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Driving innovations in manufacturing: Open Access research from DMEM

Strathprints makes available Open Access scholarly outputs by Strathclyde's Department of Design, Manufacture & Engineering Management (DMEM).

Centred on the vision of 'Delivering Total Engineering', DMEM is a centre for excellence in the processes, systems and technologies needed to support and enable engineering from concept to remanufacture. From user-centred design to sustainable design, from manufacturing operations to remanufacturing, from advanced materials research to systems engineering.

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Effects of eutrophication on vitellogenin gene expression in male fathead minnows (pimephales promelas) exposed to 17 alpha-ethynylestradiol in field mesocosms

Gordan, D.A. and Toth, G.P. and Graham, D.W. and Lazorchak, J.A. and Redd, T.V. and Knapp, Charles W. and deNoyelles, F. and Campbell, Scott and Lattier, D.L. (2006) Effects of eutrophication on vitellogenin gene expression in male fathead minnows (pimephales promelas) exposed to 17 alpha-ethynylestradiol in field mesocosms. Environmental Pollution, 142 (3). pp. 559-566. ISSN 0269-7491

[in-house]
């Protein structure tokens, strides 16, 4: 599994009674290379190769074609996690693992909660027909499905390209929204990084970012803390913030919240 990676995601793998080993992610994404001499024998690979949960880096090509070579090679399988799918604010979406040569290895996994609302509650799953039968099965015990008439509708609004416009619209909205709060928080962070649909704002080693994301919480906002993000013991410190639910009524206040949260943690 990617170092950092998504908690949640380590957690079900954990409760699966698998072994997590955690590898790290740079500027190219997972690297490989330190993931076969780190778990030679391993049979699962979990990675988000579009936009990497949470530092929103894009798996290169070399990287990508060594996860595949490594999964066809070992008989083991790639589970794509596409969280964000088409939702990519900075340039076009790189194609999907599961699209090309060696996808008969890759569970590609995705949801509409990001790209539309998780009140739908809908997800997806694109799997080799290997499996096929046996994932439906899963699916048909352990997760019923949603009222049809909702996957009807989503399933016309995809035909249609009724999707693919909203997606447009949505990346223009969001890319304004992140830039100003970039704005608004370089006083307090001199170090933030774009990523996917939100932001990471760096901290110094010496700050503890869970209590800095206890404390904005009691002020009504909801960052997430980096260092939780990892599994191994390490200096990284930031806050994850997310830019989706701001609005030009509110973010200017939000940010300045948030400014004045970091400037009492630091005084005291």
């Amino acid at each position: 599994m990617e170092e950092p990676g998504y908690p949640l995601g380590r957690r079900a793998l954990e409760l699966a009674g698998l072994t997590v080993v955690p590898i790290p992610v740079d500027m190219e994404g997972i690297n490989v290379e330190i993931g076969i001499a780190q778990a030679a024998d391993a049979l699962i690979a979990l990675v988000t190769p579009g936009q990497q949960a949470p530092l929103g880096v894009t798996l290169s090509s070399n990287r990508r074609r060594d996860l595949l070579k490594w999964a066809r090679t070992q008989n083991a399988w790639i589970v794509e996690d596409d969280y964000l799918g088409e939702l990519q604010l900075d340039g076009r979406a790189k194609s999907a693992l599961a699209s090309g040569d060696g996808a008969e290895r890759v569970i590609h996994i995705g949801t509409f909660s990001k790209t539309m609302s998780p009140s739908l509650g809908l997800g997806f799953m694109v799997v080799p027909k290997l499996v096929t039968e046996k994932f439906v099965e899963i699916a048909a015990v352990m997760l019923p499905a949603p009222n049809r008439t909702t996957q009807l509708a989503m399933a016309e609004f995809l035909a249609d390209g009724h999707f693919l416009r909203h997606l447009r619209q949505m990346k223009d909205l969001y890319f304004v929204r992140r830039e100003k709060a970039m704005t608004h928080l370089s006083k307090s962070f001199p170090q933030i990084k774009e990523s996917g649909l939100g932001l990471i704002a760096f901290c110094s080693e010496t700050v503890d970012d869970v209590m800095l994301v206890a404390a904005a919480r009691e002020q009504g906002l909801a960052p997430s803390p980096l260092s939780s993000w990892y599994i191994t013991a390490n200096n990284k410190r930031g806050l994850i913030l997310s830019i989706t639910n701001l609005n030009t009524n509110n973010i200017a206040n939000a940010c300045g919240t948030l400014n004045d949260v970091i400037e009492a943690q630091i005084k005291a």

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Abstract

This study evaluated the effect of aquatic secondary nutrient supply levels (nitrogen and phosphorus) on the subcellular response of adult male fathead minnows (Pimephales promelas) exposed to a single nominal concentration of 17 alpha-ethynytestradiol (EE2), a potent synthetic estrogen, under quasi-natural field conditions. Outdoor mesocosms were maintained under low, medium, and high nutrient supply conditions as categorized by total phosphorus (TP) level (nominal 0.012, 0.025, and 0.045 mg TP/L, respectively), and treated with EE2 with and without a carrier solvent. Using reverse transcription-polymerase chain reaction methods, vitellogenin gene (Vg) expression was determined in the fish collected at 0 h, 8 h, 24 h, 4 d, 7 d, and 14 d post-exposure. Induction of Vg was detected as early as 8 It post-exposure, with and without the carrier solvent, and persisted through Day 14. Results showed Vg to be significantly greater at low nutrient levels (p < 0.05), suggesting that EE2 bioavailability to the fish was likely greater under less-turbid water conditions. Published by Elsevier Ltd.